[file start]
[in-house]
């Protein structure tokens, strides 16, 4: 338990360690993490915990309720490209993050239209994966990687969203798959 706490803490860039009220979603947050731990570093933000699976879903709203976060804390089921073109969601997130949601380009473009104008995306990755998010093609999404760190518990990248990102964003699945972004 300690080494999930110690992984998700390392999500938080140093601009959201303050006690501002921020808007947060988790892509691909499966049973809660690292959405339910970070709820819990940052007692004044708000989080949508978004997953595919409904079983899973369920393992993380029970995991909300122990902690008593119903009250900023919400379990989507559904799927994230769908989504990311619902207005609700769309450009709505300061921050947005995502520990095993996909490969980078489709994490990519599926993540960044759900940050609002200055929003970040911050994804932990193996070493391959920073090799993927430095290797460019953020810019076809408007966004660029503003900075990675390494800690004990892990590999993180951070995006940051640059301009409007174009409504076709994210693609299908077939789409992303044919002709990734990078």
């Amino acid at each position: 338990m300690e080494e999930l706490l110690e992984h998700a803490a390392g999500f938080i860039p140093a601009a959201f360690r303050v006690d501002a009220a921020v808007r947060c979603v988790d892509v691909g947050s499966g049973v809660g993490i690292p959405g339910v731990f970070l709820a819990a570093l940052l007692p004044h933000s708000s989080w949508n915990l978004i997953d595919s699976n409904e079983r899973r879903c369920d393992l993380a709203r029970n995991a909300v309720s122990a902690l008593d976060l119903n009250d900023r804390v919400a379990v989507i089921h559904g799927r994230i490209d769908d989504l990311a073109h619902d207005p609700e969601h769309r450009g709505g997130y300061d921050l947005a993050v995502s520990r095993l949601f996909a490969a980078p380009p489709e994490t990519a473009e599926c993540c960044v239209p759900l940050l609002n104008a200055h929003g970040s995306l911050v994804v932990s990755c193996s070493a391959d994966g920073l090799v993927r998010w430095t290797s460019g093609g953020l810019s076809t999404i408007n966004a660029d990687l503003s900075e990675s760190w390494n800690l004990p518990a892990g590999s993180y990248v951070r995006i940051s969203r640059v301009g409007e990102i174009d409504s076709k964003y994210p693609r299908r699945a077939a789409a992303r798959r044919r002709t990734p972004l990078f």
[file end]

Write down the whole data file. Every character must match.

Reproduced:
[in-house]
């Protein structure tokens, strides 16, 4: 338990360690993490915990309720490209993050239209994966990687969203798959 706490803490860039009220979603947050731990570093933000699976879903709203976060804390089921073109969601997130949601380009473009104008995306990755998010093609999404760190518990990248990102964003699945972004 300690080494999930110690992984998700390392999500938080140093601009959201303050006690501002921020808007947060988790892509691909499966049973809660690292959405339910970070709820819990940052007692004044708000989080949508978004997953595919409904079983899973369920393992993380029970995991909300122990902690008593119903009250900023919400379990989507559904799927994230769908989504990311619902207005609700769309450009709505300061921050947005995502520990095993996909490969980078489709994490990519599926993540960044759900940050609002200055929003970040911050994804932990193996070493391959920073090799993927430095290797460019953020810019076809408007966004660029503003900075990675390494800690004990892990590999993180951070995006940051640059301009409007174009409504076709994210693609299908077939789409992303044919002709990734990078």
């Amino acid at each position: 338990m300690e080494e999930l706490l110690e992984h998700a803490a390392g999500f938080i860039p140093a601009a959201f360690r303050v006690d501002a009220a921020v808007r947060c979603v988790d892509v691909g947050s499966g049973v809660g993490i690292p959405g339910v731990f970070l709820a819990a570093l940052l007692p004044h933000s708000s989080w949508n915990l978004i997953d595919s699976n409904e079983r899973r879903c369920d393992l993380a709203r029970n995991a909300v309720s122990a902690l008593d976060l119903n009250d900023r804390v919400a379990v989507i089921h559904g799927r994230i490209d769908d989504l990311a073109h619902d207005p609700e969601h769309r450009g709505g997130y300061d921050l947005a993050v995502s520990r095993l949601f996909a490969a980078p380009p489709e994490t990519a473009e599926c993540c960044v239209p759900l940050l609002n104008a200055h929003g970040s995306l911050v994804v932990s990755c193996s070493a391959d994966g920073l090799v993927r998010w430095t290797s460019g093609g953020l810019s076809t999404i408007n966004a660029d990687l503003s900075e990675s760190w390494n800690l004990p518990a892990g590999s993180y990248v951070r995006i940051s969203r640059v301009g409007e990102i174009d409504s076709k964003y994210p693609r299908r699945a077939a789409a992303r798959r044919r002709t990734p972004l990078f």